Former CIA director and retired US general David Petraeus has escaped with only a couple of years’ probation and a fine for distributing highly sensitive classified information, revealing “covert operatives, the coalition war strategy and notes about Petraeus’ discussions with President Barack Obama and the National Security Council.”
Meanwhile, Edward Snowden faces multiple Espionage Act charges for releasing information that has given the global public a far better understanding of the US’ mass surveillance apparatus, an act for which he was nominated for the Nobel Peace Prize. The US downed planes and cancelled Snowden’s passport in an effort to send him to jail. Why such an enormous disparity?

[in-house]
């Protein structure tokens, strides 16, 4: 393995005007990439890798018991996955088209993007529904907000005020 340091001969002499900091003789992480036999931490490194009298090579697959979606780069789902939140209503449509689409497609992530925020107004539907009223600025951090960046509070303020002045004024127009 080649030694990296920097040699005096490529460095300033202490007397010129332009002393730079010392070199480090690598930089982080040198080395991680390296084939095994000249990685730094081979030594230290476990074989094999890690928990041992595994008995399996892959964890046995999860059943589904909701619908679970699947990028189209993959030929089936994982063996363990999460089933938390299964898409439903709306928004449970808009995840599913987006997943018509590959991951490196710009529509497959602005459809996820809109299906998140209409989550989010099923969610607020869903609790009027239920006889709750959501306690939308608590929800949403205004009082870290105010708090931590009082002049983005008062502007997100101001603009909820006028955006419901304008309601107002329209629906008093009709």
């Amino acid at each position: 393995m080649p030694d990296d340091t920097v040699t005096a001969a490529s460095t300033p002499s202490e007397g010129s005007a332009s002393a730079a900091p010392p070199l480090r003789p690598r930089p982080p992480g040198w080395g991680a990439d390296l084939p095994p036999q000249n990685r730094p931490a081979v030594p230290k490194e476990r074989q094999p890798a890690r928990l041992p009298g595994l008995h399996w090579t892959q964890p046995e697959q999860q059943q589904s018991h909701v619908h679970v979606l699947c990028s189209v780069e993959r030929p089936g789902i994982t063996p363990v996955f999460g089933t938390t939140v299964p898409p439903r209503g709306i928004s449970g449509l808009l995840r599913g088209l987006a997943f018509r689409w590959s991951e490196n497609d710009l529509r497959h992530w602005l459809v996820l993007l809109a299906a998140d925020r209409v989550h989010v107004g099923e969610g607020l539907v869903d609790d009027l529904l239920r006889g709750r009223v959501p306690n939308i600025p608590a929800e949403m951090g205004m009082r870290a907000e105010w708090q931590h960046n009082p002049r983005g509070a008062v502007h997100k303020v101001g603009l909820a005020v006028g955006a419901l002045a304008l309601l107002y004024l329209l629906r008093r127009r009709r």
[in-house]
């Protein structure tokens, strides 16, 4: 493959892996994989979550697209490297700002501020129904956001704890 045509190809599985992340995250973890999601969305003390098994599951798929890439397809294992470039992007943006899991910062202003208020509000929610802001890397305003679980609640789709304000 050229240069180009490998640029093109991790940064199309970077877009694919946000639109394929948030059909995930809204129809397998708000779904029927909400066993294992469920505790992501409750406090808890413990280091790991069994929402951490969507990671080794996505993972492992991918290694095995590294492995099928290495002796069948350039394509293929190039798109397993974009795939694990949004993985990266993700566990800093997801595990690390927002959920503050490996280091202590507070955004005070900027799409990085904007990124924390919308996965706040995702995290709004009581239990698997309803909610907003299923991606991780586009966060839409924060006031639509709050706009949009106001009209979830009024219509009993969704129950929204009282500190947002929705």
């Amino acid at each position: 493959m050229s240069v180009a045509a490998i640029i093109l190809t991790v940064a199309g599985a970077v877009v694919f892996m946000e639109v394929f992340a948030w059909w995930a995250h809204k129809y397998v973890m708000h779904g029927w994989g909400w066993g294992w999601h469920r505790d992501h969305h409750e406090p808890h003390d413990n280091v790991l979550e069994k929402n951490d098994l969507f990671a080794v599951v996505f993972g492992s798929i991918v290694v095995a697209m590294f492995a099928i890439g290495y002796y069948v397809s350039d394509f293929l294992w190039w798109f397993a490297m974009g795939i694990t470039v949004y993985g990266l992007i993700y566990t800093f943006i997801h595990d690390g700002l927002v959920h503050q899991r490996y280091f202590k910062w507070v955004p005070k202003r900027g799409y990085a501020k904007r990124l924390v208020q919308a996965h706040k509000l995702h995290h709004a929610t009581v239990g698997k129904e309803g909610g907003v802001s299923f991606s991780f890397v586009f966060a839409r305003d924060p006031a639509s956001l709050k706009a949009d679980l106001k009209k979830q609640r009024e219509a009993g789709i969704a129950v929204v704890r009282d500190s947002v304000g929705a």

Those who release information of public interest should be celebrated, not punished. Petraeus’ “sentence” is perhaps the starkest example yet of how the powerful can break the rules they insist on for others, and do so with virtual impunity. In Obama’s war on whistleblowers, punishment is reserved for disclosures that speak truth to power, while the powerful are protected no matter what they do.